Virginia Tech, U Penn and His Holiness the Dalai Lama
What a week. I was sitting in a hotel room a few hours before giving a talk at Penn when I heard the news about the shootings at Virginia Tech. I was immediately concerned about the students around the world who would have to go to classes suddenly unsure of their safety. For the first time in fifteen years of speaking at colleges, I felt fear myself and tried to think of ways to discuss the incident in a way that was helpful.
Amazingly, the students were not nearly as shaken as I was. Many had not even heard about the incident. Hard not to reflect on this generation. They have been through so much, and have had to keep going. Of course it is futile to generalize, and they don't seem numb, but a bit more pragmatic perhaps? Shocked by little? Not sure what the effect 9/11 would have had on me at 19 or 20, how that would have changed my view of the world.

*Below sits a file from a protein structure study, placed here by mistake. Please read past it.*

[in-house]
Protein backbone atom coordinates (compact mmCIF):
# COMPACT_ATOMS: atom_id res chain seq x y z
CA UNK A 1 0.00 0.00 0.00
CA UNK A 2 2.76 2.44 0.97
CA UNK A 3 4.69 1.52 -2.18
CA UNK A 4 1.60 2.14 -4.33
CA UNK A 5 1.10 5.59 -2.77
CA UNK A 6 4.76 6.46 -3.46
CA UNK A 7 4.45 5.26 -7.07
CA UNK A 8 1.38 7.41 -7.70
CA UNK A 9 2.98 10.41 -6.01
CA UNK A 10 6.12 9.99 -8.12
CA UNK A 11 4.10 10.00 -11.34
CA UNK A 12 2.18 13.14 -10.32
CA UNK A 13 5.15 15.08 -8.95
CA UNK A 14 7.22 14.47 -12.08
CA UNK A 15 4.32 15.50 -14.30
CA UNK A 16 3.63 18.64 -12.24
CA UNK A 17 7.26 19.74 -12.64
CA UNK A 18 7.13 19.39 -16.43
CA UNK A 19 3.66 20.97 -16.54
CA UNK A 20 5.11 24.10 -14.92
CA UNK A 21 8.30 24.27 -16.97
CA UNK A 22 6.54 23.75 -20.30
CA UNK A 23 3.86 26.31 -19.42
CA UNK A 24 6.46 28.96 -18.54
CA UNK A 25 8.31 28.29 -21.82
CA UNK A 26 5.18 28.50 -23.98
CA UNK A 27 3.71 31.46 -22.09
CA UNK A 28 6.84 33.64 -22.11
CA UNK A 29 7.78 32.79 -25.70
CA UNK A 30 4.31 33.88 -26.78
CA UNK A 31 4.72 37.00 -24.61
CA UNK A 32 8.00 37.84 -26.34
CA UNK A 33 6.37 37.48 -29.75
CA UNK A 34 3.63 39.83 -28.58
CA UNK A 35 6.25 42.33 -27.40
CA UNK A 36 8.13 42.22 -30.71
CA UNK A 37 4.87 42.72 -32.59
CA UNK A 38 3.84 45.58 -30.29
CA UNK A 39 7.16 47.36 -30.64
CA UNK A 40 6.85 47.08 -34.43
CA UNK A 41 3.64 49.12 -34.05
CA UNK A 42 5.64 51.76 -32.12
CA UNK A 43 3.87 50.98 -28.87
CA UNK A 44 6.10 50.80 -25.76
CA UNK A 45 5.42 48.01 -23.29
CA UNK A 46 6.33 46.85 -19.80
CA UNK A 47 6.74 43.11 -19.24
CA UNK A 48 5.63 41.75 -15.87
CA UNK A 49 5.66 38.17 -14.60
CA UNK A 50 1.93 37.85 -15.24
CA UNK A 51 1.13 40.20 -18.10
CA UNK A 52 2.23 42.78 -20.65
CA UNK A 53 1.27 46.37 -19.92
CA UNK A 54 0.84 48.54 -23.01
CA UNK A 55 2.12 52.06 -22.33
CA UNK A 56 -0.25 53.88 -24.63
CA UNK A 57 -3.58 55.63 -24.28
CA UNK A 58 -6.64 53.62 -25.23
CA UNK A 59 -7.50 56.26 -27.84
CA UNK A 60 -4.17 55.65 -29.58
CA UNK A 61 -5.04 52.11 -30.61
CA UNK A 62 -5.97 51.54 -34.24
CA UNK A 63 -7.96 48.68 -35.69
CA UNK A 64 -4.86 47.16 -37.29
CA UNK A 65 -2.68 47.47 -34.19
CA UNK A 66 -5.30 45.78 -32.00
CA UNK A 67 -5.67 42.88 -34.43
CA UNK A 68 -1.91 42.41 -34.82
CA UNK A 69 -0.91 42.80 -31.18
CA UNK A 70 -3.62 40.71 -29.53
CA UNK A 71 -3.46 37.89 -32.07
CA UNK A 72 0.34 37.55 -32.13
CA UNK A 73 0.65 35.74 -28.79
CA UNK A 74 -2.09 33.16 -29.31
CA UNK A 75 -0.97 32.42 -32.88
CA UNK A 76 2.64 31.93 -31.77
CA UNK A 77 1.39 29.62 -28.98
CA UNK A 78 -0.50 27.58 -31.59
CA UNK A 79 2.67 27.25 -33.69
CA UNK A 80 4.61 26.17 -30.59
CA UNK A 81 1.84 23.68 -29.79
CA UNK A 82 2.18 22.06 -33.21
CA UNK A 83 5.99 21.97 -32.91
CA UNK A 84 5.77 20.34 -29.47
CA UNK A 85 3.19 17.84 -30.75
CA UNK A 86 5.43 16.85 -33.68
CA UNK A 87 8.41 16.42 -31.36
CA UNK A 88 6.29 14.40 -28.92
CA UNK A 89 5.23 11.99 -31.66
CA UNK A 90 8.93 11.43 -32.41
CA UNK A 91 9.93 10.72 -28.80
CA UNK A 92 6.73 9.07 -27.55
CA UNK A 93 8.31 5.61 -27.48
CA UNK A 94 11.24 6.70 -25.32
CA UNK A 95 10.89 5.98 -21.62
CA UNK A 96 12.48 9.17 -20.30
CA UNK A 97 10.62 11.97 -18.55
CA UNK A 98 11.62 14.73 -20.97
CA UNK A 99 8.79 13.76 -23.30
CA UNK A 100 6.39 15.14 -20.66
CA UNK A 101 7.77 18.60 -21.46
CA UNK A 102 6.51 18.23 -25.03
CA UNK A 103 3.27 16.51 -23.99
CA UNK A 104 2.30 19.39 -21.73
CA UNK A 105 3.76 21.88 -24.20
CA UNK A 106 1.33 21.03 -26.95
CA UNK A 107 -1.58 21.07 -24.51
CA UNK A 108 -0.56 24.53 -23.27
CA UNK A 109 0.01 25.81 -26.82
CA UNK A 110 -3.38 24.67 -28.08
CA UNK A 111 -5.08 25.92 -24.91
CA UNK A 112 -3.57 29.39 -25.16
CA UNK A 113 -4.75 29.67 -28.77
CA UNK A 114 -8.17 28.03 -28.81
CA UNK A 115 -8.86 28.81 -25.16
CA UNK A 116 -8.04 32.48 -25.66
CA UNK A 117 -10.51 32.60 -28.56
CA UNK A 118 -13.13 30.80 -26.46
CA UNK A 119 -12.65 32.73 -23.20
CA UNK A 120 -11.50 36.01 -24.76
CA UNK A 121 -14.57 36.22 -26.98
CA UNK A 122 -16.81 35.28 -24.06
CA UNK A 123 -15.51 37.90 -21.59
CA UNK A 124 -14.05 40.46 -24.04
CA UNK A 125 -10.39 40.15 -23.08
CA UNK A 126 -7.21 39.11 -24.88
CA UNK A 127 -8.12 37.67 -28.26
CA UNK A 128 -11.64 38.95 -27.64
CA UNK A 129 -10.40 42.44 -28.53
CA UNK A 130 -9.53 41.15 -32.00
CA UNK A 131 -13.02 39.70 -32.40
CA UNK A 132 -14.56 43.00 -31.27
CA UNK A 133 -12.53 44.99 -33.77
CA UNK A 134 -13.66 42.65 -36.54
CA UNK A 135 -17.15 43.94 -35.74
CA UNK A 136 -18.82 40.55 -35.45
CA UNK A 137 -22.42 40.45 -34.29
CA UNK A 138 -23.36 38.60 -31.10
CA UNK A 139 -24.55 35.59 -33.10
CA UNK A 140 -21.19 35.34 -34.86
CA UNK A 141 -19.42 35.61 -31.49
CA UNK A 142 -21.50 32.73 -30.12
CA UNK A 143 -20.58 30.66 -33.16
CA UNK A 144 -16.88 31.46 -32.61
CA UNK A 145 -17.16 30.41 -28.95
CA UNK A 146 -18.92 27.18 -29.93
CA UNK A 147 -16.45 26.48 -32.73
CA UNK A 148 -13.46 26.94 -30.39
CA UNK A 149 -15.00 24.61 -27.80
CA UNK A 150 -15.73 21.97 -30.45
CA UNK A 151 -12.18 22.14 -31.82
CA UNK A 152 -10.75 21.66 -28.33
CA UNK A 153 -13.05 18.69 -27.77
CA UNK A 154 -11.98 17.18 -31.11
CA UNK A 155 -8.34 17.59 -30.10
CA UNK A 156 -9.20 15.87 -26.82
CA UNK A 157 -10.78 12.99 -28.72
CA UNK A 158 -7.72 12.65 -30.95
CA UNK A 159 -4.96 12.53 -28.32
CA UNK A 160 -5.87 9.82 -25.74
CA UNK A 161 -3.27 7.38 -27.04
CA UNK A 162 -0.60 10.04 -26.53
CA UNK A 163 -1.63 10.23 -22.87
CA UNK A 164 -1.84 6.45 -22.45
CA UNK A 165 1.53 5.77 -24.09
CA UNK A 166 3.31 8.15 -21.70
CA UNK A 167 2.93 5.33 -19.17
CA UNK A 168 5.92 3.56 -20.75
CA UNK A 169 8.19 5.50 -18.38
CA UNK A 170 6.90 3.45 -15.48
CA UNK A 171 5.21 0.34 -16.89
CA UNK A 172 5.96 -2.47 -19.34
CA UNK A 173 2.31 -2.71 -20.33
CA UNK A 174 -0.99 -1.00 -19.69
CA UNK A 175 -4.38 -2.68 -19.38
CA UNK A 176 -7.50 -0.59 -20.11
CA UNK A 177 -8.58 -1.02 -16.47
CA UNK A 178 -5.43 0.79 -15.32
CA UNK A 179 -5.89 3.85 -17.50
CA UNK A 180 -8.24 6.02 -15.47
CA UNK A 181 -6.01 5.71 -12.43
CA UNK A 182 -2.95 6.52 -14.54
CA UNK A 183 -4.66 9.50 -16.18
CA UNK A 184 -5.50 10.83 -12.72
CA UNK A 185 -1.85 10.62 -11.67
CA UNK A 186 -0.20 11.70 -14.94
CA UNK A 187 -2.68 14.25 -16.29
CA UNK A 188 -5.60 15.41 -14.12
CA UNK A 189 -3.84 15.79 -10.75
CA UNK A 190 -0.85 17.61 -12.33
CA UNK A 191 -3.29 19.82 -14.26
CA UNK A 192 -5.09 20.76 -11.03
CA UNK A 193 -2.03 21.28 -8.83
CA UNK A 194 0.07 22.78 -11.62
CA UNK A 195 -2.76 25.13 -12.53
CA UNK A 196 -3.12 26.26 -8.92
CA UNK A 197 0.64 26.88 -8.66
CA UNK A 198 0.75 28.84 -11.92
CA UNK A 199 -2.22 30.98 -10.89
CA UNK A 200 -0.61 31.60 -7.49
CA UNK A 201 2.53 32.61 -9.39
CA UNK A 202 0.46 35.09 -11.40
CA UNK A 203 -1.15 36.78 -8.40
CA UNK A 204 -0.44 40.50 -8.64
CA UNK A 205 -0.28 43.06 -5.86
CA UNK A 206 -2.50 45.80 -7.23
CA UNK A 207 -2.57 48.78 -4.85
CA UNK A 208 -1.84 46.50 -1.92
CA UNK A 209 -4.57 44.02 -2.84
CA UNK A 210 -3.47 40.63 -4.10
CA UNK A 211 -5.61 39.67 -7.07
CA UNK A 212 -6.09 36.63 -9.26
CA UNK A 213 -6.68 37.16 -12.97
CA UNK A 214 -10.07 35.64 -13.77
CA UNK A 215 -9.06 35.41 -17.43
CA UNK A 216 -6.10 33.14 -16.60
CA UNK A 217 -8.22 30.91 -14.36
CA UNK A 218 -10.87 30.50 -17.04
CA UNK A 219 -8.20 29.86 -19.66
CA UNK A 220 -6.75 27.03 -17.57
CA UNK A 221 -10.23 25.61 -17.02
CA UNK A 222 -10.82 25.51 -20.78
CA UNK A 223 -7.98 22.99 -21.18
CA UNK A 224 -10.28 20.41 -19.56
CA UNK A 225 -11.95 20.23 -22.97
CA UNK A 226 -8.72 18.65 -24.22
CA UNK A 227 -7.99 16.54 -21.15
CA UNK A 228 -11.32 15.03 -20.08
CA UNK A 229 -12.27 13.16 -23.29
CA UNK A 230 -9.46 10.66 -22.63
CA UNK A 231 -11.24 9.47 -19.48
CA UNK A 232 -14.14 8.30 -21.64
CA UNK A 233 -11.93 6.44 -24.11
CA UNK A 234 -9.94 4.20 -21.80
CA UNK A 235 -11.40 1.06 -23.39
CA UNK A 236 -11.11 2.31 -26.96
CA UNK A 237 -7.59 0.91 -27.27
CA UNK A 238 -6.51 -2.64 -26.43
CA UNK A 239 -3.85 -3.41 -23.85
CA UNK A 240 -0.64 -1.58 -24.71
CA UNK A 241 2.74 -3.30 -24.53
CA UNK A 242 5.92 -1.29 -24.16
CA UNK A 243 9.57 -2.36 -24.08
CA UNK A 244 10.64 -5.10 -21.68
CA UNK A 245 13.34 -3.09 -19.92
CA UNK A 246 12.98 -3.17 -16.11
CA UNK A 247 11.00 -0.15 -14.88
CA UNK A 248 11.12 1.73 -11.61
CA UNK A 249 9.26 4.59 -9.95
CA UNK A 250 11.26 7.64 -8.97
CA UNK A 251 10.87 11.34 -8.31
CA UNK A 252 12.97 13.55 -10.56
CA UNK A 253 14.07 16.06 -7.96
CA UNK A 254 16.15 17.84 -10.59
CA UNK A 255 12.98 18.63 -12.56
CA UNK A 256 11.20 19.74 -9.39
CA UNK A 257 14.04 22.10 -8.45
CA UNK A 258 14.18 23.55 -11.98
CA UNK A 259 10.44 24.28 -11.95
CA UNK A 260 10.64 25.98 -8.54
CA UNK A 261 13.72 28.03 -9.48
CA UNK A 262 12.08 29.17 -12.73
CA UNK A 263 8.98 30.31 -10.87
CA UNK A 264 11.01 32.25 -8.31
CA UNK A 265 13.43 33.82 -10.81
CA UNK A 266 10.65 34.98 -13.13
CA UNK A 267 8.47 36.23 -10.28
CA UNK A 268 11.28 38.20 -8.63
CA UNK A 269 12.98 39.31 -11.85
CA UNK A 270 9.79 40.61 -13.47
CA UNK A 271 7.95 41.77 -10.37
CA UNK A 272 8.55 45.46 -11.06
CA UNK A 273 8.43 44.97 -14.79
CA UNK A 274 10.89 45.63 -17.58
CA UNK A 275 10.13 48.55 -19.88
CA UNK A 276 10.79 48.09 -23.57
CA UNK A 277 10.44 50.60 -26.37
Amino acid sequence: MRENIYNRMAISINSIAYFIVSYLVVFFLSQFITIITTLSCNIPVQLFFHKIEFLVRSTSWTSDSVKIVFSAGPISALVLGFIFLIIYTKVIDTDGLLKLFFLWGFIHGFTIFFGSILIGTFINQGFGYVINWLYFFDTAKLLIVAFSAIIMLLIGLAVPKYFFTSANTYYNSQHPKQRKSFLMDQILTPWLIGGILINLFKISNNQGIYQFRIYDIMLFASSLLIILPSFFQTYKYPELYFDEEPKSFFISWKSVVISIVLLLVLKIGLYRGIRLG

I finally made it home, and was immediately brought into the whirlwind of welcoming His Holiness the Dalai Lama to the island for a teaching called World Peace: The Human Approach. Took the baby and listened to HHDL talk about building on natural human affection --which he discussed as biologically based and seen between most mothers and their children-- as a road to peace. Tomorrow he will speak on the Eight Verses for Training the Mind.
As I left the teaching sunburned but happy, I thought about how easy it is to dismiss points of view for any number of reasons. As a child of deconstruction there is always at least one thing I find problematic in any piece of art or culture I experience. But where does it end? When can we still appreciate something even though there are things about it we may not agree with? Don't we cheat ourselves of potentially transformative information by being so reactive and judgmental? Does that kind of response really help to solve the problems of discord between human beings?
Of course there is the Alec Baldwin tape and the Don Imus controversy...so much to say there.
Anyway. More on this later.
Peace and love,